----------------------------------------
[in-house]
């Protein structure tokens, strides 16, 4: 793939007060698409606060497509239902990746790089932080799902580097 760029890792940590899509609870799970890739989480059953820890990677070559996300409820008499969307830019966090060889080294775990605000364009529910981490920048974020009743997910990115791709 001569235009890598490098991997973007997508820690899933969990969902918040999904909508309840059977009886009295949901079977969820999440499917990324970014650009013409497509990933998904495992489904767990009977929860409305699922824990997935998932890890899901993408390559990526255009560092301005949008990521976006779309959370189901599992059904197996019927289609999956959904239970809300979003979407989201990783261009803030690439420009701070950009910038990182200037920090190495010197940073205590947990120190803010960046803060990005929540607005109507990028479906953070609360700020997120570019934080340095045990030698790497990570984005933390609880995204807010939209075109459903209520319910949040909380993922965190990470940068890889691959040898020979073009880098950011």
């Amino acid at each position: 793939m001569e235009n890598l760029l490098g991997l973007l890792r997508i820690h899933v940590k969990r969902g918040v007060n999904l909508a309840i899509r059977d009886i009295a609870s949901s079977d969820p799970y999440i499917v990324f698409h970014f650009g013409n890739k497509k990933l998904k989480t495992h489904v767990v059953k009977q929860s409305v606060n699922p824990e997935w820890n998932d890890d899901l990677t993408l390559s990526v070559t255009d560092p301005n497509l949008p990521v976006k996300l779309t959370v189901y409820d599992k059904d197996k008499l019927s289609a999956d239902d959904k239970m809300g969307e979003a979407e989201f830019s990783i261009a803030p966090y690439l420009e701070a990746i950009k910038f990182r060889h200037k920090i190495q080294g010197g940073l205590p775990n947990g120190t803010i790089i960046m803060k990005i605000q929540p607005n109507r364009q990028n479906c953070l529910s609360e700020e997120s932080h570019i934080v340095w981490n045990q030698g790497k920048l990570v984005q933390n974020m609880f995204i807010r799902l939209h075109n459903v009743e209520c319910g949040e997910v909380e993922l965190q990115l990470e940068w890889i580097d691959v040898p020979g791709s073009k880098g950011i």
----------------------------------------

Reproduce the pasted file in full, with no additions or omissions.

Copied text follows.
[in-house]
């Protein structure tokens, strides 16, 4: 793939007060698409606060497509239902990746790089932080799902580097 760029890792940590899509609870799970890739989480059953820890990677070559996300409820008499969307830019966090060889080294775990605000364009529910981490920048974020009743997910990115791709 001569235009890598490098991997973007997508820690899933969990969902918040999904909508309840059977009886009295949901079977969820999440499917990324970014650009013409497509990933998904495992489904767990009977929860409305699922824990997935998932890890899901993408390559990526255009560092301005949008990521976006779309959370189901599992059904197996019927289609999956959904239970809300979003979407989201990783261009803030690439420009701070950009910038990182200037920090190495010197940073205590947990120190803010960046803060990005929540607005109507990028479906953070609360700020997120570019934080340095045990030698790497990570984005933390609880995204807010939209075109459903209520319910949040909380993922965190990470940068890889691959040898020979073009880098950011």
């Amino acid at each position: 793939m001569e235009n890598l760029l490098g991997l973007l890792r997508i820690h899933v940590k969990r969902g918040v007060n999904l909508a309840i899509r059977d009886i009295a609870s949901s079977d969820p799970y999440i499917v990324f698409h970014f650009g013409n890739k497509k990933l998904k989480t495992h489904v767990v059953k009977q929860s409305v606060n699922p824990e997935w820890n998932d890890d899901l990677t993408l390559s990526v070559t255009d560092p301005n497509l949008p990521v976006k996300l779309t959370v189901y409820d599992k059904d197996k008499l019927s289609a999956d239902d959904k239970m809300g969307e979003a979407e989201f830019s990783i261009a803030p966090y690439l420009e701070a990746i950009k910038f990182r060889h200037k920090i190495q080294g010197g940073l205590p775990n947990g120190t803010i790089i960046m803060k990005i605000q929540p607005n109507r364009q990028n479906c953070l529910s609360e700020e997120s932080h570019i934080v340095w981490n045990q030698g790497k920048l990570v984005q933390n974020m609880f995204i807010r799902l939209h075109n459903v009743e209520c319910g949040e997910v909380e993922l965190q990115l990470e940068w890889i580097d691959v040898p020979g791709s073009k880098g950011i």